The Obama Administration is releasing new guidelines concerning the use of campus-based police officers across the country’s more than 95,000 public schools. The push for national reform comes in the wake of a more than a year-long NBC Bay Area investigation, which exposed how the misuse of school police officers can leave children with criminal records for what some describe as just childish misbehavior.
The Department of Education and the Department of Justice released the new recommendations in September, which outline how school-based police officers should be trained and deployed. The Administration hopes educators accept the recommendations, but some Bay Area school districts say they won’t be making any changes.
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Investigative Unit Helps Spark Push for National Reform
The recommendations implore school districts to provide adequate training for school-based police officers and to clearly outline the roles and responsibilities of those officers in writing. The Investigative Unit found nearly 230,000 Bay Area students attend schools that regularly place law enforcement on campus without having a detailed agreement to outline the roles and responsibilities of those officers.
“School resource officers should not be engaged in discipline day-to-day,” said U.S. Secretary of Education John King Jr. “Our worry is that in some districts, school resource officers are being asked to do the day-to-day discipline work that really should be the responsibility of educators who are trained on how to create supportive school climates for kids.”
The Department of Education said that before releasing its new national guidelines, it had been monitoring and tracking NBC Bay Area’s series of reports on the misuse of school police officers. King described the findings as “distressing.”
As the Investigative Unit first revealed last year, cuts in education funding have forced some schools to reduce staff, such as counselors, and rely more heavily on campus police officers to discipline students.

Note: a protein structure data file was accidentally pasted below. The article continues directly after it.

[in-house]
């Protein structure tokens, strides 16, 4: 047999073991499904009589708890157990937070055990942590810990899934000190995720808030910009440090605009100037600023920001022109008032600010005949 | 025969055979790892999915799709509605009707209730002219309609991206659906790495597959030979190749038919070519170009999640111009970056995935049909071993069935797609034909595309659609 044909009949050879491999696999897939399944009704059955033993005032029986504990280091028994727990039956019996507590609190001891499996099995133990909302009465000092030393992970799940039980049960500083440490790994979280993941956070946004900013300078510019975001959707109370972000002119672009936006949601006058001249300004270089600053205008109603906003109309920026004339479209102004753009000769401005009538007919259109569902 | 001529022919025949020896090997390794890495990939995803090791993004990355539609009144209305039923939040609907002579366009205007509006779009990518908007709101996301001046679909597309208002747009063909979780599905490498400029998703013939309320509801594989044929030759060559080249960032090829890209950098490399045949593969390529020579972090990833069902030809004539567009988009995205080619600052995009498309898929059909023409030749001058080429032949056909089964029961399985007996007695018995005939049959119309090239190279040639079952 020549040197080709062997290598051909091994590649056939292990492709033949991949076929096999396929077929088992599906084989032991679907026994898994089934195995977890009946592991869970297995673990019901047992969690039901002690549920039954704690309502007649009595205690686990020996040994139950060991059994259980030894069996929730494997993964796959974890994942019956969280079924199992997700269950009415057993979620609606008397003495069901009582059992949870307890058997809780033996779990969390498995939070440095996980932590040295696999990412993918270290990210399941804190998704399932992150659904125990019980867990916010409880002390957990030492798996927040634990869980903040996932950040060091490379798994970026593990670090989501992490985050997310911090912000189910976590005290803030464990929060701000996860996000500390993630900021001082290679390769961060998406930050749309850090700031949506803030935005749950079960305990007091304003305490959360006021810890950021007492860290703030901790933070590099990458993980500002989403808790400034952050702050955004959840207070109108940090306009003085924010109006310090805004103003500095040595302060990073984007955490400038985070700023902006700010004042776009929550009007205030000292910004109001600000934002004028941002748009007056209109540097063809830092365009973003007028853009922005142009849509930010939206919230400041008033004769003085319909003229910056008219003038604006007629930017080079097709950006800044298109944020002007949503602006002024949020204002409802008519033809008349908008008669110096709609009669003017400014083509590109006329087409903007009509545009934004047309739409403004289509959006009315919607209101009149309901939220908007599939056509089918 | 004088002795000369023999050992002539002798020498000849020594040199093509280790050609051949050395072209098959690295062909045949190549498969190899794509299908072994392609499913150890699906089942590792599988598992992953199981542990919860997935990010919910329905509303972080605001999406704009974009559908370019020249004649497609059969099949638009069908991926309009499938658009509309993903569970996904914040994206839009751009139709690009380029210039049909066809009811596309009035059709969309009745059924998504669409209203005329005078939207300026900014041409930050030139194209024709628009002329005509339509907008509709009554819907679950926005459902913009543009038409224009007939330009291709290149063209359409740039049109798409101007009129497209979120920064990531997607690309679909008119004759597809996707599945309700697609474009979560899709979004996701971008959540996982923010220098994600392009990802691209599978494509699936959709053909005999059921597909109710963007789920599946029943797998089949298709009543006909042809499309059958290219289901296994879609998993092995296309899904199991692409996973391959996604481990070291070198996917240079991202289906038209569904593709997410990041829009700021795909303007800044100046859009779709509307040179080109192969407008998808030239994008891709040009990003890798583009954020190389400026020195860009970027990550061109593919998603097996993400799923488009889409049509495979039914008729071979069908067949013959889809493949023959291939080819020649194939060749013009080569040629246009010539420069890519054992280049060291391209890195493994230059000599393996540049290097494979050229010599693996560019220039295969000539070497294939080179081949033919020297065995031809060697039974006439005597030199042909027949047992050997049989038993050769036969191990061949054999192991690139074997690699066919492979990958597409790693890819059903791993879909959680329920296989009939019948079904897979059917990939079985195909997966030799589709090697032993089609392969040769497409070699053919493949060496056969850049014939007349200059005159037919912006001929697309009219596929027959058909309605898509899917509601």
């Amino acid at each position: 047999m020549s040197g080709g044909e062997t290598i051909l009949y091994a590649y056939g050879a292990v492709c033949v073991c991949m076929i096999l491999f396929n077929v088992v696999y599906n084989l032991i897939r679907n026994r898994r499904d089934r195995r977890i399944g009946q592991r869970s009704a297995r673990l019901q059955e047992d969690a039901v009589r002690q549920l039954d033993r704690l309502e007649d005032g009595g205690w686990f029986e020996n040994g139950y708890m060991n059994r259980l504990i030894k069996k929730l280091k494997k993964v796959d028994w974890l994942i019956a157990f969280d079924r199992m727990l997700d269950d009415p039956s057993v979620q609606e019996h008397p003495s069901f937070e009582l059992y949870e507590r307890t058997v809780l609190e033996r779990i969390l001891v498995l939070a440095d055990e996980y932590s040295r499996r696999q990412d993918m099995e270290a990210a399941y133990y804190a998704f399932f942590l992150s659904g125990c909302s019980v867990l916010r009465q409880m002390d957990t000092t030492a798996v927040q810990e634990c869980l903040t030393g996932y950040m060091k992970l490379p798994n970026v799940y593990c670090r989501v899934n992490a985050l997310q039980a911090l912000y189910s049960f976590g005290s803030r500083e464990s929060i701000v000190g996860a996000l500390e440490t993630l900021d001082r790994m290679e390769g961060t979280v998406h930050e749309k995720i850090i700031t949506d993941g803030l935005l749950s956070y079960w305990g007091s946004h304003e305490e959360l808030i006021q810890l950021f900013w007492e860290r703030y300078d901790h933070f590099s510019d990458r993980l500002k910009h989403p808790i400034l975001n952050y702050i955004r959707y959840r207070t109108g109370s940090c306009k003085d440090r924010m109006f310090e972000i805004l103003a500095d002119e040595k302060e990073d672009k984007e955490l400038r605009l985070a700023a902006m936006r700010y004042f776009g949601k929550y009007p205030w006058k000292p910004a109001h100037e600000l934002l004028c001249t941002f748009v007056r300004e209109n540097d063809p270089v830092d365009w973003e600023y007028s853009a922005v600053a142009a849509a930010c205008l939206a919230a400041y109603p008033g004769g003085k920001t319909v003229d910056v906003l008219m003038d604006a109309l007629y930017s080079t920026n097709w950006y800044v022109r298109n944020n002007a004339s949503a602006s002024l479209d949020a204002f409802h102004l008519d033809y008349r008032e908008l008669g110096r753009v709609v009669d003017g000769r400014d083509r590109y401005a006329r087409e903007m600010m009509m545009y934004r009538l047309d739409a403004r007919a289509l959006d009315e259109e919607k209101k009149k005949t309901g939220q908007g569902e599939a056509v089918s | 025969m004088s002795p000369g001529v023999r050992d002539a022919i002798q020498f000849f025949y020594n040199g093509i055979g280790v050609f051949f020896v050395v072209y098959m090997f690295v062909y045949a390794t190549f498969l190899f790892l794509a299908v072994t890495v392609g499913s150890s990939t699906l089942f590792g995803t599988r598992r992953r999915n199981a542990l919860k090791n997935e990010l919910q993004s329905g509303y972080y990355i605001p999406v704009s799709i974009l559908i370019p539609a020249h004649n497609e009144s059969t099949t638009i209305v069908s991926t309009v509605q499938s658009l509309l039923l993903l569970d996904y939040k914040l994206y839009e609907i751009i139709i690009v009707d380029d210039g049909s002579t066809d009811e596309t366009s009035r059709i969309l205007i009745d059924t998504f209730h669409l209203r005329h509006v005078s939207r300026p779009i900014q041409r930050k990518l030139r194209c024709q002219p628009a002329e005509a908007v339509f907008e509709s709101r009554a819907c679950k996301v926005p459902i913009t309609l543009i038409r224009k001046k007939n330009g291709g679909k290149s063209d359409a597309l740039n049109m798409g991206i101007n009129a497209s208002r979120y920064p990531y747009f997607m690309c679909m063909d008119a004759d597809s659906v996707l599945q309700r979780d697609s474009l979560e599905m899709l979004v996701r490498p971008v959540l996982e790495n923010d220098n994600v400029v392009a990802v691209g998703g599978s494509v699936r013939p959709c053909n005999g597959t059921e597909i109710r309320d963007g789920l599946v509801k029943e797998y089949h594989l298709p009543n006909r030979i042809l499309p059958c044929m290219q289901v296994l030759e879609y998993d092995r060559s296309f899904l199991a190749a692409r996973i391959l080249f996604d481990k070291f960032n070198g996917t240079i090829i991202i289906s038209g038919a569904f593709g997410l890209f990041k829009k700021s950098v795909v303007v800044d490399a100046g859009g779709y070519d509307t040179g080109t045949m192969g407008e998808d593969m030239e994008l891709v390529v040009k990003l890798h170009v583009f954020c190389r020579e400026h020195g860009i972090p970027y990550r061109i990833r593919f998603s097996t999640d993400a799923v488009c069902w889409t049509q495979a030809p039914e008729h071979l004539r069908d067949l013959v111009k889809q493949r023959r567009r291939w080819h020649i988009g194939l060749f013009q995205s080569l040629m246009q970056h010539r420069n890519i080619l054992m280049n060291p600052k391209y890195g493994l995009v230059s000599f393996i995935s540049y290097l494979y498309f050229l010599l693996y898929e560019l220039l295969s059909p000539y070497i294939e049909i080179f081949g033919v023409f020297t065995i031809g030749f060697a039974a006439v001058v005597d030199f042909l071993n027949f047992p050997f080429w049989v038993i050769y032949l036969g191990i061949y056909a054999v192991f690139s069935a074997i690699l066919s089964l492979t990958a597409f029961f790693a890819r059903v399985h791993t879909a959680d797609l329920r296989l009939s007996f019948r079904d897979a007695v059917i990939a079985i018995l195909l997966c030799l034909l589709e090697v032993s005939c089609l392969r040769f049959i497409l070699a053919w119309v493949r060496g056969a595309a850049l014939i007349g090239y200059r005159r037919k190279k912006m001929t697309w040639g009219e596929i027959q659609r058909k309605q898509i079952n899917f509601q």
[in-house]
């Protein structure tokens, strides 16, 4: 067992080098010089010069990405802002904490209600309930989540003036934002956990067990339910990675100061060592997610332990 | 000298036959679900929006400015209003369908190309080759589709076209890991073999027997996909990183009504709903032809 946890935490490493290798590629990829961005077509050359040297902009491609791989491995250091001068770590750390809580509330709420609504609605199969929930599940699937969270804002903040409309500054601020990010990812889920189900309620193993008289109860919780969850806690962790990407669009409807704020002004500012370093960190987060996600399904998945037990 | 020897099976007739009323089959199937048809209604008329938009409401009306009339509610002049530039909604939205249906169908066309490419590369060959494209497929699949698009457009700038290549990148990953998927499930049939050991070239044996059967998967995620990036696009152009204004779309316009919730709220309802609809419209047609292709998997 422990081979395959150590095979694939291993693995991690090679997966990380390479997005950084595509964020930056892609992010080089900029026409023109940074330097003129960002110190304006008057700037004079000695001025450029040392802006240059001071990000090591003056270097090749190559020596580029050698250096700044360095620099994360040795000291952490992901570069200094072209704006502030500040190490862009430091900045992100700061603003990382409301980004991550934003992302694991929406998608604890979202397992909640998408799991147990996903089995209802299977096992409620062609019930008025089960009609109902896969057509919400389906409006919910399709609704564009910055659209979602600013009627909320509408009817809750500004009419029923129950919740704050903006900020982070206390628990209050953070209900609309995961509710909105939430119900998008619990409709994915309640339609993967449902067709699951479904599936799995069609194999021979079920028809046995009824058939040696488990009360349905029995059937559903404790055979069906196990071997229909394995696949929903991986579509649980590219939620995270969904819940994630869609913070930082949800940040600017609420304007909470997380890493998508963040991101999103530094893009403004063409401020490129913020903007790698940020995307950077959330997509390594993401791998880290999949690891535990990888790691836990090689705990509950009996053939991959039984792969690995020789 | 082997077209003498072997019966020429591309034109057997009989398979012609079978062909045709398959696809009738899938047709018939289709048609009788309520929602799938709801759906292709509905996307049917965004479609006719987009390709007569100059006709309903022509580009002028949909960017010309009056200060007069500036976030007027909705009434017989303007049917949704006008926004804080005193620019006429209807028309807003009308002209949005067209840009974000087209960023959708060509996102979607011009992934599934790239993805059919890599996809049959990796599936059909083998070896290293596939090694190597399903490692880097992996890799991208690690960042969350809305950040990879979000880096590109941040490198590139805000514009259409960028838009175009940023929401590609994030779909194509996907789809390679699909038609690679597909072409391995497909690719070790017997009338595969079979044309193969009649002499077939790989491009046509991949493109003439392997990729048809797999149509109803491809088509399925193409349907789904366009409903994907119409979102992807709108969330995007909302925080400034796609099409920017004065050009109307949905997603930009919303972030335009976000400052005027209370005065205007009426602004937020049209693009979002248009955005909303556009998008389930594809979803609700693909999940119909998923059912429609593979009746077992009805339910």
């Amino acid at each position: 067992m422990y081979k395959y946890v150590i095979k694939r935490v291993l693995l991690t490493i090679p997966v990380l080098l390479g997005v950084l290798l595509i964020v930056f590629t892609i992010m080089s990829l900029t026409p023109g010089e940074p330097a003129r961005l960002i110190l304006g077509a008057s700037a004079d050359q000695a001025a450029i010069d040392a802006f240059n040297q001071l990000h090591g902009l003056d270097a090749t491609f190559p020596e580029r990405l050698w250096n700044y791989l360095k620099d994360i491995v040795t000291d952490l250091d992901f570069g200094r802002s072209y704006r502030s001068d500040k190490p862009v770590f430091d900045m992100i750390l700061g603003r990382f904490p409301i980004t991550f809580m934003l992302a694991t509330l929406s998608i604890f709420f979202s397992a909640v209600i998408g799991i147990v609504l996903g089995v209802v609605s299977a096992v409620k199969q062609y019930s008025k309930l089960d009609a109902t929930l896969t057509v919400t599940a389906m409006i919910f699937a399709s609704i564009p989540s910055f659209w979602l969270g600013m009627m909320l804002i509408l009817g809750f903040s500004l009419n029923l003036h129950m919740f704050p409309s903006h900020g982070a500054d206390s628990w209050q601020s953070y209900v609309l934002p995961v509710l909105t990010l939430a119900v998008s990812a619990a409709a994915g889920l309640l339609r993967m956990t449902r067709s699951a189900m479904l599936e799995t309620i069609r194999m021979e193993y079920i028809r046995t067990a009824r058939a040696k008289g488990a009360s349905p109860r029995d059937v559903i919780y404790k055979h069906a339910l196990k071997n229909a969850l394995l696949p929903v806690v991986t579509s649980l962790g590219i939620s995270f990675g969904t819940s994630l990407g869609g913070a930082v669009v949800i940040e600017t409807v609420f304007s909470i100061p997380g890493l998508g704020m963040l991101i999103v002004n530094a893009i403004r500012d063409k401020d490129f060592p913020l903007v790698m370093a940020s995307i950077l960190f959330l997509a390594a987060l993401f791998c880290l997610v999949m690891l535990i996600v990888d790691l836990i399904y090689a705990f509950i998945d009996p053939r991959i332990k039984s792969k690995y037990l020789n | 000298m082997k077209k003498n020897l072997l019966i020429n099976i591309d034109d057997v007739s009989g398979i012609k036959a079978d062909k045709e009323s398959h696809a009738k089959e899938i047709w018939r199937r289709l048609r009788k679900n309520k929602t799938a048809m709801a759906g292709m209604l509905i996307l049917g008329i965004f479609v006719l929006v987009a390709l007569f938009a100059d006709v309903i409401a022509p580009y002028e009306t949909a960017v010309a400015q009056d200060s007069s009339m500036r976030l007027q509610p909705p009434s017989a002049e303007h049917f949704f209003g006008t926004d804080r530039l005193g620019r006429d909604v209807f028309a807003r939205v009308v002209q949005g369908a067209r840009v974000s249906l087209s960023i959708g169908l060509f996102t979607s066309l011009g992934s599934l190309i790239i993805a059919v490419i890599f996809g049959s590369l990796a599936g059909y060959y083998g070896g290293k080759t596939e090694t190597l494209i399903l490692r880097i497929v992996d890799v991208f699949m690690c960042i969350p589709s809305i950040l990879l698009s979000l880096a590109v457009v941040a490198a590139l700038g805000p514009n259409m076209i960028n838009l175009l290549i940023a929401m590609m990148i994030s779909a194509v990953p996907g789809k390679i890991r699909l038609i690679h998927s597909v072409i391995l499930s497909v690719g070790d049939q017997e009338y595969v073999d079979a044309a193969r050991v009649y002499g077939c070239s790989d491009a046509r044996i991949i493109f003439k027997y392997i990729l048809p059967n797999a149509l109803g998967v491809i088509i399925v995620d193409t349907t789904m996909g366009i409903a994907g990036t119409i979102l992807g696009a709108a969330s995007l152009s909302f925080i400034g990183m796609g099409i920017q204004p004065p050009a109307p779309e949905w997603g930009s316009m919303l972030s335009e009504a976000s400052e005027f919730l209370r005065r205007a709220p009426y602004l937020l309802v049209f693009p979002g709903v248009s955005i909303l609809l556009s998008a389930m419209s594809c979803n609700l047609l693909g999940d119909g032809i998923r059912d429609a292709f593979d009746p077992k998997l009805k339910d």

Across the country, 1.6 million students attend a school with a campus police officer, but not a single counselor, according to data compiled by the Department of Education.
King said the over-reliance on school resource officers as disciplinarians can harm students and leave them with criminal records for what some might call typical childish misbehavior.
Students with Disabilities, African-Americans Disproportionately Impacted
The NBC Bay Area Investigative Unit found African-American students and students with disabilities are arrested at disproportionately high rates at schools in the Bay Area and across the nation.
Last year, the Investigative Unit collected and analyzed data from 20 of some of the largest school districts in the Bay Area, home to 374,266 students. The investigation found 1,841 students were referred to police and 198 students were arrested during the 2013-2014 school year.
While children with disabilities made up only 10 percent of the student population, they accounted for 27 percent of the students referred to law enforcement, and 23 percent of arrests. African-American students made up just 9 percent of the population, and were referred to police 16 percent of the time and arrested 24 percent of the time, the data analysis showed during the same time period. National averages were about the same, according to the most recent U.S. Department of Education's Civil Rights Data Collection.